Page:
The trades made by the Detroit Tigers at this year's Winter Meetings in San Diego will have a small, but possibly significant impact on their net payroll for the 2015 season. They may also push the Tigers closer to potentially paying a luxury tax.
The Tigers traded starting pitcher Rick Porcello and his projected $12.2 million salary. They acquired Yoenis Cespedes, who has a $10.5 million salary, and starting pitcher Alfredo Simon, who is eligible for arbitration and projected to earn $5.1 million for the 2015 season. The net impact of those trades -- after cutting one roster position that would have been filled by a player earning the league minimum salary -- is a net increase of $2.9 million for the 2015 season.
Both Porcello and Simon are eligible for arbitration this year before being eligible for free agency after the 2015 season. The financial impact of swapping Porcello for Simon is a net decrease of a projected $7.1 million. This may explain why Detroit acquired Simon rather than another starting pitcher, such as the Reds' Mat Latos, who was traded to the Miami Marlins on the same day.
Cespedes is on a four year contract that pays him $36 million, granting him free agency after the 2015 season. For purposes of calculating payroll for the luxury tax, the average annual value of $9 million will be charged to Detroit's payroll in 2015. This brings the grand total to just over $170 million, based on the same arbitration estimates listed above.
I explained how the luxury tax works earlier this week, and broke down exactly how close the Tigers are to tripping over the threshold. To summarize, Detroit would pay a 17.5 pecent tax on any amount of player salaries above $178.4 million.
With a 2015 payroll for the 25 man roster estimated at $175.65 million, the Tigers would have just $2.75 million to spend on any further roster upgrades -- minus the salaries of 15 players optioned to the minors -- before being hit with a luxury tax. If Joel Hanrahan were to make the team and earn his full quota of incentives, that would just about do it. Paying a 17.5 percent tax on a few million dollars in 2015 may not be such a big deal, but if the Tigers were to exceed the threshold again in 2016, the tax jumps to 30 percent on the overage.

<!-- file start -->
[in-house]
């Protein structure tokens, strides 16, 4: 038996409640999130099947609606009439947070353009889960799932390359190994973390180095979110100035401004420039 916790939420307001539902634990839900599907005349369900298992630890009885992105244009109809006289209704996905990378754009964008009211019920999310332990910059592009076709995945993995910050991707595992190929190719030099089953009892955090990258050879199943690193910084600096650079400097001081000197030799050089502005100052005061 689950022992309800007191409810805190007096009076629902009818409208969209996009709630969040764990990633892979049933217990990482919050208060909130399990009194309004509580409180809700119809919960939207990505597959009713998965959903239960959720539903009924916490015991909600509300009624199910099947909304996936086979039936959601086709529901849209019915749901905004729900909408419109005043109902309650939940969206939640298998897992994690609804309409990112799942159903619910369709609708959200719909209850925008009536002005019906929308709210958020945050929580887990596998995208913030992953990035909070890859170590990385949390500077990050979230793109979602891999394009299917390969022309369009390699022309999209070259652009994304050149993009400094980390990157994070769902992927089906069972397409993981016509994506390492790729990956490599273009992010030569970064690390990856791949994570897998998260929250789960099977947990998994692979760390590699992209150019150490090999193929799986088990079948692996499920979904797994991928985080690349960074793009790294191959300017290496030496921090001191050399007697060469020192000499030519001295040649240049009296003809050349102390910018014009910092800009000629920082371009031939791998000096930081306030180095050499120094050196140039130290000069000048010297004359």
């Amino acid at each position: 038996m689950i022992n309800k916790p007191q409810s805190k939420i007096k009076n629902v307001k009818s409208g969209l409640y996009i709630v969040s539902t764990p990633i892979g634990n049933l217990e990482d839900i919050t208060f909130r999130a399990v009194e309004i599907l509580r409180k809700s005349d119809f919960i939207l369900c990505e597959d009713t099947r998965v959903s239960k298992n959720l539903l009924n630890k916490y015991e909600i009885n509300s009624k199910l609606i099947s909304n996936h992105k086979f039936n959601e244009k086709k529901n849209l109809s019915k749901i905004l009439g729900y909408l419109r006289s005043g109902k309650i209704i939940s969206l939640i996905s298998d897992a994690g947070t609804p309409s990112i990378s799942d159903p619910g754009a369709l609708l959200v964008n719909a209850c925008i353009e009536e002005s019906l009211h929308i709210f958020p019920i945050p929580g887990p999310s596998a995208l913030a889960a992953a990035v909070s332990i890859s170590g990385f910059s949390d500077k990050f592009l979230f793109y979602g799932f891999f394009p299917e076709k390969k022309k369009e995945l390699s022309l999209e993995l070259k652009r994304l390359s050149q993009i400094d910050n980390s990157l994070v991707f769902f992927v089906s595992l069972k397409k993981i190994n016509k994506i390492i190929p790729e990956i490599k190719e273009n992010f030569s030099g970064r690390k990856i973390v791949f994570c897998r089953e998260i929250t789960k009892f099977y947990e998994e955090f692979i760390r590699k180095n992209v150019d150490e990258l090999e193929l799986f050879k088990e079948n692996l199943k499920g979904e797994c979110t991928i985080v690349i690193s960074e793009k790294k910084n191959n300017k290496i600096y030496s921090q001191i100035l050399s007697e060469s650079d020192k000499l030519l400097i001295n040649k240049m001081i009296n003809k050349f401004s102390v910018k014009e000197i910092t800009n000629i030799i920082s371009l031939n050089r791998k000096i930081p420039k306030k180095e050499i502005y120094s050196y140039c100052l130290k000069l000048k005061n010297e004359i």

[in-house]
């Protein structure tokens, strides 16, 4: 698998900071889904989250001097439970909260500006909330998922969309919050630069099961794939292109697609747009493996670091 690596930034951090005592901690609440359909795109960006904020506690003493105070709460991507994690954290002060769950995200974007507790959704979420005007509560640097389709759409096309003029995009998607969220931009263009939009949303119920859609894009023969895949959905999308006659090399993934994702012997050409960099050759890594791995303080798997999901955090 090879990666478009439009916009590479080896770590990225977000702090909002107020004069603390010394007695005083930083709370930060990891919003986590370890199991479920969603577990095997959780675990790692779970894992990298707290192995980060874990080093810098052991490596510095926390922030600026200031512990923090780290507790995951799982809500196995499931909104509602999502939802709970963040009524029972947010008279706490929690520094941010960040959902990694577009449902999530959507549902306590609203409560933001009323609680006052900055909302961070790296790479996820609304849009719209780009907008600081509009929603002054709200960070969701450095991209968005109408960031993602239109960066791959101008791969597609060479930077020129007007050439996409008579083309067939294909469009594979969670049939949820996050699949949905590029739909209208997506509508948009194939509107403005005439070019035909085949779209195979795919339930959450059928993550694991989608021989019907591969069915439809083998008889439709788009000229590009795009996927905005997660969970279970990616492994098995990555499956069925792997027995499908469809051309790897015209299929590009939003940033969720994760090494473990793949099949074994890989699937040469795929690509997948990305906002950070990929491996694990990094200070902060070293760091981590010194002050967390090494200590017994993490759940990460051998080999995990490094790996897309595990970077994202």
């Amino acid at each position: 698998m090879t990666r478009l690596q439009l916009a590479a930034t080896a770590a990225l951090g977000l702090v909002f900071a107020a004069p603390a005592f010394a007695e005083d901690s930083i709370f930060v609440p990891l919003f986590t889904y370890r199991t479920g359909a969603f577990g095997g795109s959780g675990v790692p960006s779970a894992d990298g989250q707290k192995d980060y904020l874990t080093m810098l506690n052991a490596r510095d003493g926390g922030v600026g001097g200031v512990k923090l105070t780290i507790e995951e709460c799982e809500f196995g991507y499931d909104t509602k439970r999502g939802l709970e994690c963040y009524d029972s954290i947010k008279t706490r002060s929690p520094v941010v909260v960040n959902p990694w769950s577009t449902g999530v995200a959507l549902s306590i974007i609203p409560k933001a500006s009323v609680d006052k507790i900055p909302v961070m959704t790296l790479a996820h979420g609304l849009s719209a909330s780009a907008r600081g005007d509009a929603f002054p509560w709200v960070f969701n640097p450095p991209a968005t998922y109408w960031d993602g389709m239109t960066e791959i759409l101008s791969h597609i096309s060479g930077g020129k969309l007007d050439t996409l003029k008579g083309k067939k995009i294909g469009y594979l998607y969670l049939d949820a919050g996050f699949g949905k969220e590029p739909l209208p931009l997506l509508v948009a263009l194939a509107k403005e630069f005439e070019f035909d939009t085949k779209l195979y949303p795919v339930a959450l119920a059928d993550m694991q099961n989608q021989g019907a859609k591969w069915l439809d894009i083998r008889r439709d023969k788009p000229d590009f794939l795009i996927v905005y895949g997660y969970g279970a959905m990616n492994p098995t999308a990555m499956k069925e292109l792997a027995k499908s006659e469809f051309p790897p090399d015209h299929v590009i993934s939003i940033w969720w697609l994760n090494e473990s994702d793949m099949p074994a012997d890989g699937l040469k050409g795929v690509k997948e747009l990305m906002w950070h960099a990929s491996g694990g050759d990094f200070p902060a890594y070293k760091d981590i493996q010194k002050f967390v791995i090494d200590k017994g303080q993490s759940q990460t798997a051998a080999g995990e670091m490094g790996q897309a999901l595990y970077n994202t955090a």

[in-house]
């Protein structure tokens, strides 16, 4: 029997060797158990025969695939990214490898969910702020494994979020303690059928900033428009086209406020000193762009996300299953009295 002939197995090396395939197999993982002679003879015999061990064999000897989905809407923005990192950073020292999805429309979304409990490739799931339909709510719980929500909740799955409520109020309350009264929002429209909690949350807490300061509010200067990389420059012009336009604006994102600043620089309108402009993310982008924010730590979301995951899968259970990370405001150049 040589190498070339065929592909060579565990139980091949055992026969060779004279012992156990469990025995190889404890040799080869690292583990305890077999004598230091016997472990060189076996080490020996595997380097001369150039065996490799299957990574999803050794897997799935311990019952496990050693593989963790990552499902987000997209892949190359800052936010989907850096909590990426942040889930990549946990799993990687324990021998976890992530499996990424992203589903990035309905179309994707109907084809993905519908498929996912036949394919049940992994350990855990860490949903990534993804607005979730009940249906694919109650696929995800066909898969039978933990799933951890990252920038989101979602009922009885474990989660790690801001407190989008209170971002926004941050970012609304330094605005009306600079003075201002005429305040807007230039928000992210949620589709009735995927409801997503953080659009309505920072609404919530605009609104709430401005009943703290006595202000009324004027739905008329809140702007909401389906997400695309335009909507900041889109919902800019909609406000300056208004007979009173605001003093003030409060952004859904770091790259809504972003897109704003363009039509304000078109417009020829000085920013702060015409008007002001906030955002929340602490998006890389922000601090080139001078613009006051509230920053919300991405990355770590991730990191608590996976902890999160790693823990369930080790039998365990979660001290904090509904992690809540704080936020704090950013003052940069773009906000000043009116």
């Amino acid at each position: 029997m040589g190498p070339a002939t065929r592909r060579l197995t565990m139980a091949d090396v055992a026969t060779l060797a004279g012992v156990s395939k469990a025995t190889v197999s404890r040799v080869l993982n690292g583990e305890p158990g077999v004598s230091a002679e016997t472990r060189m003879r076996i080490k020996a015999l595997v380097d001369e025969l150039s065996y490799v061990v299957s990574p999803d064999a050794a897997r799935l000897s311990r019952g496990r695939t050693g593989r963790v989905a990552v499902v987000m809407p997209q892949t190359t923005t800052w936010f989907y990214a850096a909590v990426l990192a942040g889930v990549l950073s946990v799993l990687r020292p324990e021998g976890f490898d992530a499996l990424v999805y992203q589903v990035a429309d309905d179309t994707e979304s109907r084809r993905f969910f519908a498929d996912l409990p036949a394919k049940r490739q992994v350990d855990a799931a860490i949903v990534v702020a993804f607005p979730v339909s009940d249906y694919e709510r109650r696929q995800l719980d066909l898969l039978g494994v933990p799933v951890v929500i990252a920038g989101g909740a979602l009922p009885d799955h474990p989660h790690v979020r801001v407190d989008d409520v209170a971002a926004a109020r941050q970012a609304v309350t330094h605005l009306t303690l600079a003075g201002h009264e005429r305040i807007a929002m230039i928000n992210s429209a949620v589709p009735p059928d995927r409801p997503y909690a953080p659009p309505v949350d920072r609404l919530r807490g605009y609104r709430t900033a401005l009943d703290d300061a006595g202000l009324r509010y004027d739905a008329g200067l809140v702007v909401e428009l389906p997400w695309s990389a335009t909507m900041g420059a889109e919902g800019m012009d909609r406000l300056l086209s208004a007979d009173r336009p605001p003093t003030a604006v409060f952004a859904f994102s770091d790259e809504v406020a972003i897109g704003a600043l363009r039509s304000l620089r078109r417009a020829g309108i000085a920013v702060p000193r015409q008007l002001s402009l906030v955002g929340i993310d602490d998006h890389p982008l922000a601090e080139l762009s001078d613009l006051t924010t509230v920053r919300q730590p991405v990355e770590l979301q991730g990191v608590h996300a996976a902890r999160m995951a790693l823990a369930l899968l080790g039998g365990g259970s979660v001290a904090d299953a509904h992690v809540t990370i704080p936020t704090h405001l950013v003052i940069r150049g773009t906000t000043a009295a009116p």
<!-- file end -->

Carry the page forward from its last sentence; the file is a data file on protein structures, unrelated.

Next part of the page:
Following are the updated payroll charts:
Players with guaranteed contracts
|Miguel Cabrera||22.0 M||22.0 M||28.0 M||29.2 M|
|Justin Verlander||20.0 M||28.0 M||28.0 M||25.7 M|
|Victor Martinez||12.0 M||14.0 M||18.0 M||17.0 M|
|Anibal Sanchez||15.8 M||16.8 M||16.8 M||16.0 M (c)|
|Ian Kinsler||16.0 M||16.0 M||14.0 M||16.0 M|
|Joe Nathan||9.0 M||10.0 M||FA 1.0 (b)||10.0 M|
|Rajai Davis||5.0 M||5.0 M||F A||5.0 M|
|Joakim Soria||1.85 M (a)||7.0 M||F A||7.0 M|
|Alex Avila||4.15 M||5.4 M||F A||5.4 M|
|Total||105.8 M||134.7 M||104.8 M||140.3 M|
(a) Soria's $ 5.5 M 2014 salary is pro rated for time with Detroit
(b) Nathan's 2016 option is $ 10 M. $ 1.0 M buyout is included in 2015 AAV
(c) Sanchez 4.0 M bonus is spread over 5 year contract
Arbitration eligible players
|Player||Service Time||Year Eligible||2014 Salary||*2015 Projection||Increase/Decrease|
|David Price||5.170||4th||14.0 M||18.9 M||+4.6M|
|Alfredo Simon||5.164||3rd||1.5 M||5.1 M||+3.6M|
|Al Alburquerque||3.147||2nd||0.875 M||1.7 M||+0.825 M|
|J.D. Martinez||3.036||1st||0.510 M||2.9 M||+2.39 M|
|Total||-||-||16.89 M||28.6 M||+11.715 M|
*Arbitration estimates based on MLB Trade Rumors projections.
|Status||2015 Salary||2015 AAV||2016 Salary|
|Players under contract (10)||$ 134.7 million||$ 140.3 million||$ 104.5 million|
|Arb eligible (4)||$ 28.6 million||$ 28.6 million||TBD (c)|
|Jose Iglesias (a)||$ 1.65 million||1.65 million||TBD|
|Pre-Arb Eligible (10)||$ 5.1 million (b)||$ 5.1 million||TBD|
|Total||$ 170.05 million||$ 175.65 million||$ 111.8 million|
(a) Jose Iglesias is projected to earn the same salary as 2014. The club can voluntarily increase, or reduce by up to 20 percent.
(b) Other pre arbitration eligible players are projected at $510,000 salary.
(c) Arbitration eligible players in 2016 may include J.D. Martinez, Alburquerque, Iglesias, Andrew Romine, and Luke Putkonen.
2016 total includes guaranteed contracts, plus $6 million payment for Prince Fielder.